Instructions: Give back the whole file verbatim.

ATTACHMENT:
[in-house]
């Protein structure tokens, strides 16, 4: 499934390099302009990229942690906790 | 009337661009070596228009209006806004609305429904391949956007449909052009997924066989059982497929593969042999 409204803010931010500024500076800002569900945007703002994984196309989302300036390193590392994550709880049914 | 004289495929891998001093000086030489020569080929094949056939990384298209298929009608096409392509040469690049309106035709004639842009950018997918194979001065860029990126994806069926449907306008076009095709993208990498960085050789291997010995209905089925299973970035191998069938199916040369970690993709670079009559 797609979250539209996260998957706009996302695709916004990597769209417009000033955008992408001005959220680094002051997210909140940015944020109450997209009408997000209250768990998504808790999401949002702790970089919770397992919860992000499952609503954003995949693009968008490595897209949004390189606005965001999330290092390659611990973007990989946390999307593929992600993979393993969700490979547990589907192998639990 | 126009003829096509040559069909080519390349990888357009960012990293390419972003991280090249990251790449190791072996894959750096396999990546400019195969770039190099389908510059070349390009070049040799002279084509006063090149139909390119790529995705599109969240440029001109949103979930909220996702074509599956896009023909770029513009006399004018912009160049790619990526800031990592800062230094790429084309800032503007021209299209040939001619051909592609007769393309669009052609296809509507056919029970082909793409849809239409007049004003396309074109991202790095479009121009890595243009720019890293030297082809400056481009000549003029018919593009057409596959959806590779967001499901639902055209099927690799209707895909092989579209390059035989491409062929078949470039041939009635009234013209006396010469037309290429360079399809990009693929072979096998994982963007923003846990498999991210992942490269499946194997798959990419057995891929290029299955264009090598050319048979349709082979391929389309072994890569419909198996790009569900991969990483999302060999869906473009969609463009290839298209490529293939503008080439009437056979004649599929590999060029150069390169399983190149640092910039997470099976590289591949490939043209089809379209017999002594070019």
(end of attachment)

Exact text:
[in-house]
């Protein structure tokens, strides 16, 4: 499934390099302009990229942690906790 | 009337661009070596228009209006806004609305429904391949956007449909052009997924066989059982497929593969042999 409204803010931010500024500076800002569900945007703002994984196309989302300036390193590392994550709880049914 | 004289495929891998001093000086030489020569080929094949056939990384298209298929009608096409392509040469690049309106035709004639842009950018997918194979001065860029990126994806069926449907306008076009095709993208990498960085050789291997010995209905089925299973970035191998069938199916040369970690993709670079009559 797609979250539209996260998957706009996302695709916004990597769209417009000033955008992408001005959220680094002051997210909140940015944020109450997209009408997000209250768990998504808790999401949002702790970089919770397992919860992000499952609503954003995949693009968008490595897209949004390189606005965001999330290092390659611990973007990989946390999307593929992600993979393993969700490979547990589907192998639990 | 126009003829096509040559069909080519390349990888357009960012990293390419972003991280090249990251790449190791072996894959750096396999990546400019195969770039190099389908510059070349390009070049040799002279084509006063090149139909390119790529995705599109969240440029001109949103979930909220996702074509599956896009023909770029513009006399004018912009160049790619990526800031990592800062230094790429084309800032503007021209299209040939001619051909592609007769393309669009052609296809509507056919029970082909793409849809239409007049004003396309074109991202790095479009121009890595243009720019890293030297082809400056481009000549003029018919593009057409596959959806590779967001499901639902055209099927690799209707895909092989579209390059035989491409062929078949470039041939009635009234013209006396010469037309290429360079399809990009693929072979096998994982963007923003846990498999991210992942490269499946194997798959990419057995891929290029299955264009090598050319048979349709082979391929389309072994890569419909198996790009569900991969990483999302060999869906473009969609463009290839298209490529293939503008080439009437056979004649599929590999060029150069390169399983190149640092910039997470099976590289591949490939043209089809379209017999002594070019």